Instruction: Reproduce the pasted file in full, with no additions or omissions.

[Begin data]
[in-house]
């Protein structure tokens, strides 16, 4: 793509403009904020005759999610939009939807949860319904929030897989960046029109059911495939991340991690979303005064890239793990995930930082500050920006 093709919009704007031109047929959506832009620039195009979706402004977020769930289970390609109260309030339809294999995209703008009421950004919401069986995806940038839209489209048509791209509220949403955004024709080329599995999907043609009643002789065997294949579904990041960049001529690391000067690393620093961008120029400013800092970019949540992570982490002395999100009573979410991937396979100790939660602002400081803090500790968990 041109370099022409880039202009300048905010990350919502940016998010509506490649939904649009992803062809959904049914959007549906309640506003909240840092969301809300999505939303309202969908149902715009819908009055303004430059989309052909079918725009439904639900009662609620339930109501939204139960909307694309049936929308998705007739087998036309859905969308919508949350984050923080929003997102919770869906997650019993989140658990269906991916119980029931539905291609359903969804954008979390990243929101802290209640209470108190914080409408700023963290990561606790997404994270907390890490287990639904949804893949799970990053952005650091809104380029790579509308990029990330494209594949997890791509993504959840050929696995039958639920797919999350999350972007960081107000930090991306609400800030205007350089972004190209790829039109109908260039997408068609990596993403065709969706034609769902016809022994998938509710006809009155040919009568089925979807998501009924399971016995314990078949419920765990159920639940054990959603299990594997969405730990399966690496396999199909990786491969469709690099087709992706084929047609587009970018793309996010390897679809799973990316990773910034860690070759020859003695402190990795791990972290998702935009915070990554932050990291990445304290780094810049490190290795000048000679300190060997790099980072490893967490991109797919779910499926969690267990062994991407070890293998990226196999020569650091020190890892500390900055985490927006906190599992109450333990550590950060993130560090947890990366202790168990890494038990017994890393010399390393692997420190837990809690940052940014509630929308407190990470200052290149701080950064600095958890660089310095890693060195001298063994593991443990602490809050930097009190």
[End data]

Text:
[in-house]
């Protein structure tokens, strides 16, 4: 793509403009904020005759999610939009939807949860319904929030897989960046029109059911495939991340991690979303005064890239793990995930930082500050920006 093709919009704007031109047929959506832009620039195009979706402004977020769930289970390609109260309030339809294999995209703008009421950004919401069986995806940038839209489209048509791209509220949403955004024709080329599995999907043609009643002789065997294949579904990041960049001529690391000067690393620093961008120029400013800092970019949540992570982490002395999100009573979410991937396979100790939660602002400081803090500790968990 041109370099022409880039202009300048905010990350919502940016998010509506490649939904649009992803062809959904049914959007549906309640506003909240840092969301809300999505939303309202969908149902715009819908009055303004430059989309052909079918725009439904639900009662609620339930109501939204139960909307694309049936929308998705007739087998036309859905969308919508949350984050923080929003997102919770869906997650019993989140658990269906991916119980029931539905291609359903969804954008979390990243929101802290209640209470108190914080409408700023963290990561606790997404994270907390890490287990639904949804893949799970990053952005650091809104380029790579509308990029990330494209594949997890791509993504959840050929696995039958639920797919999350999350972007960081107000930090991306609400800030205007350089972004190209790829039109109908260039997408068609990596993403065709969706034609769902016809022994998938509710006809009155040919009568089925979807998501009924399971016995314990078949419920765990159920639940054990959603299990594997969405730990399966690496396999199909990786491969469709690099087709992706084929047609587009970018793309996010390897679809799973990316990773910034860690070759020859003695402190990795791990972290998702935009915070990554932050990291990445304290780094810049490190290795000048000679300190060997790099980072490893967490991109797919779910499926969690267990062994991407070890293998990226196999020569650091020190890892500390900055985490927006906190599992109450333990550590950060993130560090947890990366202790168990890494038990017994890393010399390393692997420190837990809690940052940014509630929308407190990470200052290149701080950064600095958890660089310095890693060195001298063994593991443990602490809050930097009190």